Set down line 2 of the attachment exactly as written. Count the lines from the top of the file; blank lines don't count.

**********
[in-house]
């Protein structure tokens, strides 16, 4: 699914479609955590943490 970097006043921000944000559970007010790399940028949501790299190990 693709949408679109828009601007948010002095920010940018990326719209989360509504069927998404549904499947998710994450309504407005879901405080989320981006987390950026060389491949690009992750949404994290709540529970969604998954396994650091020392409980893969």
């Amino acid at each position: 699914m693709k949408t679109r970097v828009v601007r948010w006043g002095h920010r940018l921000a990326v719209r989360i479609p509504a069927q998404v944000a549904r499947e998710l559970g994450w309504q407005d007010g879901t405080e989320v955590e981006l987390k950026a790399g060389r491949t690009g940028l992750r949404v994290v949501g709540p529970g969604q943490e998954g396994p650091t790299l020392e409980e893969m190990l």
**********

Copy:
């Protein structure tokens, strides 16, 4: 699914479609955590943490 970097006043921000944000559970007010790399940028949501790299190990 693709949408679109828009601007948010002095920010940018990326719209989360509504069927998404549904499947998710994450309504407005879901405080989320981006987390950026060389491949690009992750949404994290709540529970969604998954396994650091020392409980893969």